There are a lot of touching and memorable free funeral poems available that can be incorporated into a funeral service. Funeral poems add a nice touch to a funeral and are appreciated by everyone in attendance. Choose a funeral poem that describes your relationship with your loved one or that expresses your grief over the loss.
A number of free funeral poems have been written that speak to the loss of a beloved person. A funeral poem is not only appropriate for a funeral speech, but can also be included in the funeral program, obituary, video tribute or other memorial. A few lines of verse are often the right touch for remembering those who we want to remember.
Not everyone is gifted with words, but we can borrow the words of others to say the things that we want. The following are a few free funeral poems that we recommend using for a funeral.
Free Funeral Poems
Death is nothing at all. I have only slipped away into the next room.
I am I, and you are you. Whatever we were to each other, that we are still.
Call me by my old familiar name, speak to me in the easy way which you always used.
Put no difference in your tone, wear no forced air of solemnity or sorrow.
Laugh as we have always laughed at the little jokes we enjoyed together.
Play, smile, think of me, pray for me,
Let my name be ever the household word that it always was.
Let it be spoken without effect without the trace of a shadow on it,
Life means all that it ever meant.
It was the same as it ever was; there is unbroken continuity.
What is this death but a negligible accident?
Why should I be out of mind because I am out of sight?
I am waiting for you, for an interval,
somewhere very near, just around the corner.
All is well.
Death is Nothing at All – By Henry Scott Holland
Not, how did he die, but how did he live?
Not, what did he gain, but what did he give?
These are the units to measure the worth
Of a man as a man, regardless of birth.
Not what was his church, nor what was his creed?
But had he befriended those really in need?
Was he ever ready, with word of good cheer,
To bring back a smile, to banish a tear?
Not what did the sketch in the newspaper say,
But how many were sorry when he passed away?
By Author Unknown
I am standing upon that foreshore, a ship at my side spreads her white sails to the morning breeze and starts for the blue ocean.
She is an object of beauty and strength and I stand and watch her until at length she hangs like a speck of white cloud just where the sea and sky come down to mingle with each other. Then someone at my side says, “there! she’s gone!”
“Gone where?” “Gone from my sight, that’s all”, she is just as large in mast and spar and hull as ever she was when she left my side; just as able to bear her load of living freight to the place of her destination.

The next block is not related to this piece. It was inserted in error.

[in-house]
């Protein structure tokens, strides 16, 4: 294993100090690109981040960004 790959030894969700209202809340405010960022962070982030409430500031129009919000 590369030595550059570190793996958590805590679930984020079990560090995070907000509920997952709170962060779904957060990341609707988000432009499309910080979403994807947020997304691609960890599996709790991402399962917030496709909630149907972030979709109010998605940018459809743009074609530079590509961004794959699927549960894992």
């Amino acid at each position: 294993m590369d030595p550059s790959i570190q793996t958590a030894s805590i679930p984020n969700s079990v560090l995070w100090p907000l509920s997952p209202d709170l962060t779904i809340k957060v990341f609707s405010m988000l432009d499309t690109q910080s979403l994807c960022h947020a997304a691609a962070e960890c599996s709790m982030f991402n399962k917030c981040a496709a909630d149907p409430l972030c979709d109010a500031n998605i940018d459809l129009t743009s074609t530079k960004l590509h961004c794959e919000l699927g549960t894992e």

Her diminished size is in me, not in her.
And just at that moment when someone at my side says, “there! she’s gone!” there are other eyes watching her coming and other voices ready to take up the glad shout, “here she comes!”
And that is dying.
What Is Dying? – By Bishop Brent
I think, no matter where you stray,
That I shall go with you a way.
Though you may wander sweeter lands,
You will not soon forget my hands,
Nor yet the way I held my head,
Nor all the tremulous things I said.
You still will see me, small and white
And smiling, in the secret night,
And feel my arms about you when
The day comes fluttering back again.
I think, no matter where you be,
You’ll hold me in your memory
And keep my image, there without me,
By telling later loves about me.
But Not Forgotten – By Dorothy Parker
Remember me when I am gone away,
Gone far away into the silent land:
When you can no more hold me by the hand,
Nor I half turn to go yet turning stay.
Remember me when no more day by day
You tell me of our future that you planned:
Only remember me; you understand
It will be late to counsel then or pray.
Yet if you should forget me for a while
And afterwards remember, do not grieve:
For if the darkness and corruption leave
A vestige of the thoughts that once I had,
Better by far you should forget and smile
Than that you should remember and be sad.
Remember – By Christina Rossetti
Do not stand at my grave and weep
I am not there, I do not sleep
I am a 1,000 winds that blow
I am the diamond glints on snow
I am the sun on ripened grain
I am the gentle autumn rain
When you awaken in the morning’s hush
I am the swift uplifting rush
Of quiet birds in circled light
I am the soft star that shines at night
Do not stand at my grave and cry
I am not there; I did not die.
By Author Unknown
I fall asleep in the full and certain hope
That my slumber shall not be broken;
And that though I be all-forgetting,
Yet shall I not be forgotten,
But continue that life in the thoughts and deeds Of those I loved.
Hope – By Samuel Butler
When I come to the end of the road
And the sun has set for me,
I want no rites in a gloom filled room
Why cry for a soul set free!
Miss me a little, but not for long,
And not with your head bowed low.
Remember the love we once shared,
Miss me, but let me go!
For this a journey we all must take,
And each must go alone;
It’s all a part of the master’s plan
A step on the road to home.
When you are lonely and sick of heart
Go to the friends we know,
And bury your sorrows in doing good deeds,
Miss me, but let me go.
Miss Me, But Let Me Go – By Janice M. Fair-Salters
There are a lot of free funeral poems available to use to pay tribute to a loved one. Typically funeral poems are read at the funeral, but can also be engraved on a gravestone or plaque. You can also include a funeral poem in a sympathy message, the obituary or other memorial.
Read our other funeral poem articles below to find other free funeral poems to use for a funeral.